ASEI Arts is pleased to feature a series of inspiring Q&A interviews with the authors and producers featured in our Anthology House book. All profits from the sale of the book will benefit Habitat for Humanity’s “Habitat Hammers Back” initiative.
This week, we feature Brian Burt who contributed the short story entitled “Storm Rider” to Anthology House.
ASEI: What inspires you each day?
BB: I’m inspired by the stories of people who don’t surrender to cynicism, despair, or apathy and keep striving to make things better: scientists, environmentalists, artists, activists, journalists, public servants. I’m inspired by the visions of people who see a path to a better future rather than dystopia. And I’m inspired by the attitudes of my kids and their friends who accept the reality of the problems we face, who acknowledge the challenges ahead, but who don’t intend to wait for dysfunctional political elders to deliver solutions.
ASEI: How has your creativity helped you to navigate a change in your circumstances for the better? This can be a feeling or an intangible effect, or it can be a physical change.
BB: A decade ago, my oldest son became very ill with a rare and devastating brain disorder. He, and our whole family, were pretty traumatized at the time. We couldn’t find local medical resources who were willing or able to help, we were going into debt to pay for treatments out of state, and there didn’t seem to be a light at the end of that very dark tunnel. My writing went on hold for a while as my wife and I focused all of our energy on trying to hold things together. It was a brutal time for the entire family. We all struggled, in different ways, to cope. I remember sneaking moments on my laptop, now and then, to work on a story about a sick child (with symptoms remarkably parallel to our son’s) who manages to transcend his illness, to turn it into a magical ability to heal other suffering kids. In the end, he overcomes the indifference of the healthcare system and leads his own doubting doctor to an epiphany. That fictional world became a refuge, a place where justice triumphed over the callous status quo and sickness became strength. It helped lift me out of depression at a time when I desperately needed that lift.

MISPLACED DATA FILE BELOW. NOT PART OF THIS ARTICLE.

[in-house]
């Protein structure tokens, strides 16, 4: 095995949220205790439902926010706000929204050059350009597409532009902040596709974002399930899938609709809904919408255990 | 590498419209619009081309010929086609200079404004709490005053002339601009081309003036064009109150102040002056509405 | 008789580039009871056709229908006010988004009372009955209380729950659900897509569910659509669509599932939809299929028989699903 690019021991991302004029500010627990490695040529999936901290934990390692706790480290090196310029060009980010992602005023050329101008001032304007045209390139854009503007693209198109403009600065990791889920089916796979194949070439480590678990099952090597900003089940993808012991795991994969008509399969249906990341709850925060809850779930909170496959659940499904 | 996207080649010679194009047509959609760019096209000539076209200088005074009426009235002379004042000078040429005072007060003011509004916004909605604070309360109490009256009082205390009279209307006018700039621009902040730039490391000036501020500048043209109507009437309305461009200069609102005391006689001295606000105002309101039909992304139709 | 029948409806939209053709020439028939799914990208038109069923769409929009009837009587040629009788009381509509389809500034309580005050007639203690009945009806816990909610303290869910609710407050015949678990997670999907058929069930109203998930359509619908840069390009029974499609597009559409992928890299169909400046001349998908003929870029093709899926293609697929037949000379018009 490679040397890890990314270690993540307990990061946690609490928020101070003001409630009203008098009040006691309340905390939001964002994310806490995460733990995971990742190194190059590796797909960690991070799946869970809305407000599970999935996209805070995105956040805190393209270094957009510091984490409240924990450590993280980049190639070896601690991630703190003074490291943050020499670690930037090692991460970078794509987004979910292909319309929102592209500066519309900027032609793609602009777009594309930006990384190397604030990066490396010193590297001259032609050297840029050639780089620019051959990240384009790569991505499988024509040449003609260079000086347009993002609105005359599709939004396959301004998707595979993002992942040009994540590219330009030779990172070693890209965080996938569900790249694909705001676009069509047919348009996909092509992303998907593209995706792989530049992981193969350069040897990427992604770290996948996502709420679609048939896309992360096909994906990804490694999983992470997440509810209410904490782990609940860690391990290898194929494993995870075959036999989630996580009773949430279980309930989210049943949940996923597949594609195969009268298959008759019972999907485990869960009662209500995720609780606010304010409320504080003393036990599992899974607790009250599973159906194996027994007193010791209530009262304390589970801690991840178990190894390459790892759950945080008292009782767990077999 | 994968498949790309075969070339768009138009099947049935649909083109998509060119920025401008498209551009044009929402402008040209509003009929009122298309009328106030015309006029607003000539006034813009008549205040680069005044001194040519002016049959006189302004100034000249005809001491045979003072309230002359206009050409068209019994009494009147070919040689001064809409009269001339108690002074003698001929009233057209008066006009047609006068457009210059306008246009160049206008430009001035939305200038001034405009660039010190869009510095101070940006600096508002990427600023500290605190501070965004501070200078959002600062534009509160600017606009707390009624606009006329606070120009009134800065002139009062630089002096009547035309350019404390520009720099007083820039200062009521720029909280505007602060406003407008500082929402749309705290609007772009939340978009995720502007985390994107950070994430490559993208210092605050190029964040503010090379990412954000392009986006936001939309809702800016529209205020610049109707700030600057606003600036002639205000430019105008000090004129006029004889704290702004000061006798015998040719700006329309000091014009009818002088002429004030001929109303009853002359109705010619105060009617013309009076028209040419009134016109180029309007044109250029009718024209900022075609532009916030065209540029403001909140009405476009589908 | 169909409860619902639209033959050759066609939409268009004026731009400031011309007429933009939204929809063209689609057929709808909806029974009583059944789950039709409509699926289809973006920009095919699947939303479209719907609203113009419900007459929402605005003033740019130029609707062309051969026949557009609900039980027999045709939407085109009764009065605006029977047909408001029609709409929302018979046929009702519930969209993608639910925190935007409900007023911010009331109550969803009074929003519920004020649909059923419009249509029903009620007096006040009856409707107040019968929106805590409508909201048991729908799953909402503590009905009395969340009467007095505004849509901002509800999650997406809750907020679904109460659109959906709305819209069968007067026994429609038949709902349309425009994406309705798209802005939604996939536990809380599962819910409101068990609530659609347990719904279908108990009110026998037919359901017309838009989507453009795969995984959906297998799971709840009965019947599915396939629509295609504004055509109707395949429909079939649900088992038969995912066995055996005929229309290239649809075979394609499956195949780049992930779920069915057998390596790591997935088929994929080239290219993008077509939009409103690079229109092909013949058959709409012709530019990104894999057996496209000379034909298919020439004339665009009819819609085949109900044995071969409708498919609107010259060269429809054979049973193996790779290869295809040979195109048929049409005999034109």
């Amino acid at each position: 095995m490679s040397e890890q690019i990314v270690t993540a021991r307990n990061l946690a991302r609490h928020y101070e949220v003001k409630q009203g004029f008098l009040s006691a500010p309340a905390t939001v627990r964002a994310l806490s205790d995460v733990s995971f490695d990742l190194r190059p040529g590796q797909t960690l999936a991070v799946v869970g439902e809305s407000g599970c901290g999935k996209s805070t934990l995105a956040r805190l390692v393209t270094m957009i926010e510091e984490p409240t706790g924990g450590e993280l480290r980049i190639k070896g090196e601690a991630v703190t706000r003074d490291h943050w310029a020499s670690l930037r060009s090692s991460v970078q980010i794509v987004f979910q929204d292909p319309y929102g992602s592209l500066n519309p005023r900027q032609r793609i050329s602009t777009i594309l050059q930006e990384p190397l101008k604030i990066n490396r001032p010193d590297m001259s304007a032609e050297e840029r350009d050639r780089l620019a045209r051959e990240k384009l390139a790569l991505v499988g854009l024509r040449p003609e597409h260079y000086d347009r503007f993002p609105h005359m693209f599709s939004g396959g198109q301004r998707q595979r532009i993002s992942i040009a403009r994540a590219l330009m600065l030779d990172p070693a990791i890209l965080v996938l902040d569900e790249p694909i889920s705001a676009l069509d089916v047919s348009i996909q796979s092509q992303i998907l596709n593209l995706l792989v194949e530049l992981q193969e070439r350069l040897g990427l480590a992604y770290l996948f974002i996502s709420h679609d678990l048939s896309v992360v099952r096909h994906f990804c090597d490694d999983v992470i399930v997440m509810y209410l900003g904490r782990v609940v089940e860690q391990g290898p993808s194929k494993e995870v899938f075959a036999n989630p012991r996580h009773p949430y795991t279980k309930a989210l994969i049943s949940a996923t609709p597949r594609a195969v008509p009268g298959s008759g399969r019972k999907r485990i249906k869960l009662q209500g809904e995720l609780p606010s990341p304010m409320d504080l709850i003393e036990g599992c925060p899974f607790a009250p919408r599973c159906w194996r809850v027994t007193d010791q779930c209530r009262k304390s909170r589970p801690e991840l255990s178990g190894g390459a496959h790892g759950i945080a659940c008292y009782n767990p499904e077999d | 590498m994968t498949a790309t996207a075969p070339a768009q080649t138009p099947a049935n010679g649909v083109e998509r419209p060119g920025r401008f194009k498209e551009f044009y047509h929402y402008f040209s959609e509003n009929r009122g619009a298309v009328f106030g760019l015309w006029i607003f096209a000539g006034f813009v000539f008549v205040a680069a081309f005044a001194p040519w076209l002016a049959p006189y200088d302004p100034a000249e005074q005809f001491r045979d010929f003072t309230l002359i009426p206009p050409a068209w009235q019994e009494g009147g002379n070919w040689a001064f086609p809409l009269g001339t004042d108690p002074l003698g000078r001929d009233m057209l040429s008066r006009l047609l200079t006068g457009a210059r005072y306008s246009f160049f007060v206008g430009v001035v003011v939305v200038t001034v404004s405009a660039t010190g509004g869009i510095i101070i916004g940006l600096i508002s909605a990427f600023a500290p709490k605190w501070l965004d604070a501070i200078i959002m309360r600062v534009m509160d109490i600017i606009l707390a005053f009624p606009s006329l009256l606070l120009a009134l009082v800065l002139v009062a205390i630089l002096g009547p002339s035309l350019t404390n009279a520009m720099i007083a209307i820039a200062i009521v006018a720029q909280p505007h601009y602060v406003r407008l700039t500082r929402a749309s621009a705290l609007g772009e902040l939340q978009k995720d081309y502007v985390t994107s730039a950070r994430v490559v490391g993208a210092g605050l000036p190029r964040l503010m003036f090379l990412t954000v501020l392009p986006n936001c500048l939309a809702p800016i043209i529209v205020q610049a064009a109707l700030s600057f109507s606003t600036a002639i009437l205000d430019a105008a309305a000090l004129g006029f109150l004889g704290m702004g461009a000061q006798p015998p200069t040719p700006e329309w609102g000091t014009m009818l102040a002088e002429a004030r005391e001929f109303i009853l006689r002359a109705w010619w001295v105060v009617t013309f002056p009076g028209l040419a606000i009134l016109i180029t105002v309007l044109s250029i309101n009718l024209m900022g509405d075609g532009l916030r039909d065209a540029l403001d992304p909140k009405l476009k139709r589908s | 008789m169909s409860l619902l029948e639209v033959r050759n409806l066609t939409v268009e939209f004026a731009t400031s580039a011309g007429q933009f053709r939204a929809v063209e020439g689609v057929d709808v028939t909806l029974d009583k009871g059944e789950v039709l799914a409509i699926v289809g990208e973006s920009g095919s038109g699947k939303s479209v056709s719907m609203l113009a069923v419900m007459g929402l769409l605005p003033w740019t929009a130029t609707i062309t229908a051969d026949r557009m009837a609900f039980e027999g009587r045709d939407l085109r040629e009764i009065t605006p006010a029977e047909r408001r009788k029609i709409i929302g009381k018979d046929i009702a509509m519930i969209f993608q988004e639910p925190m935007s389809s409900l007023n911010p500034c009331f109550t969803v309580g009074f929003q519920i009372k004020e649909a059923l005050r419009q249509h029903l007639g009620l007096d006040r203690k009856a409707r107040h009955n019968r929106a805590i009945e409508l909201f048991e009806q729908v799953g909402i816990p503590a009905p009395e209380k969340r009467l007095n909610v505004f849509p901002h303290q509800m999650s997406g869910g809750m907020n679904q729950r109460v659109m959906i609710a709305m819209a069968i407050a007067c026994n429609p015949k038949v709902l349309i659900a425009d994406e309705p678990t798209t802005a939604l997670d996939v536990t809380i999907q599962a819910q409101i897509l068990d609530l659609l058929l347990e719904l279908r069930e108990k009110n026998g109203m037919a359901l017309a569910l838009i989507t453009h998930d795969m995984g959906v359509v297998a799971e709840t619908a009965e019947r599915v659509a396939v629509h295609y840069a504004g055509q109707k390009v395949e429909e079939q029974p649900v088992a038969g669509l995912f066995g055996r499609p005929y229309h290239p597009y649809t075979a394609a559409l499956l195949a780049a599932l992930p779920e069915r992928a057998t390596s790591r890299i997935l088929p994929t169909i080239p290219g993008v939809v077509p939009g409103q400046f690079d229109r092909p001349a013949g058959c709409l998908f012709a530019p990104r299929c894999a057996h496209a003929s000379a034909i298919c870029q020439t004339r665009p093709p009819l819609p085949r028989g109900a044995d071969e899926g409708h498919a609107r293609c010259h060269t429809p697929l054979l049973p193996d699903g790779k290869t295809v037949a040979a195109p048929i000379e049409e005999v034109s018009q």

ASEI: What advice would you give to another person seeking to improve their circumstances through finding satisfaction in their creative journey?
BB: We all have stories to tell. Unraveling those tangles of imagination, weaving them into something that rings true to you, has immense value even if they never see formal publication. Of course, we all want to share our tales, our precious snippets of truth, with others. We’re a social species. But I believe that the pure act of crafting a world of your own making will ignite a spark that warms you personally and may just melt the ice that freezes others around you in place.
ASEI: Thank you Brian! To read Brian's short story "Storm Rider" you can purchase Anthology House by requesting it from your local bookseller or by purchasing here:
Australia and New Zealand
India, South and Southeast Asia
South Africa and Zimbabwe
All profits from this anthology will be donated to Habitat for Humanity's Habitat Hammers Back initiative to rebuild hurricane-hit areas in the Southern United States and Caribbean.
You can read more about Brian’s work through publisher Double Dragon who recently released the third book in his Aquarius Rising eco-fiction trilogy, which is featured on eco-fiction.com’s Climate Change Author Spotlight. Book 1 of the trilogy (In the Tears of God) won EPIC’s 2014 eBook Award for Science Fiction; Book 2 (Blood Tide) won the 2016 Readers’ Favorite Gold Medal for Science Fiction.
To read more interviews in our "Inspiration" series, please click through the ASEI Arts blog.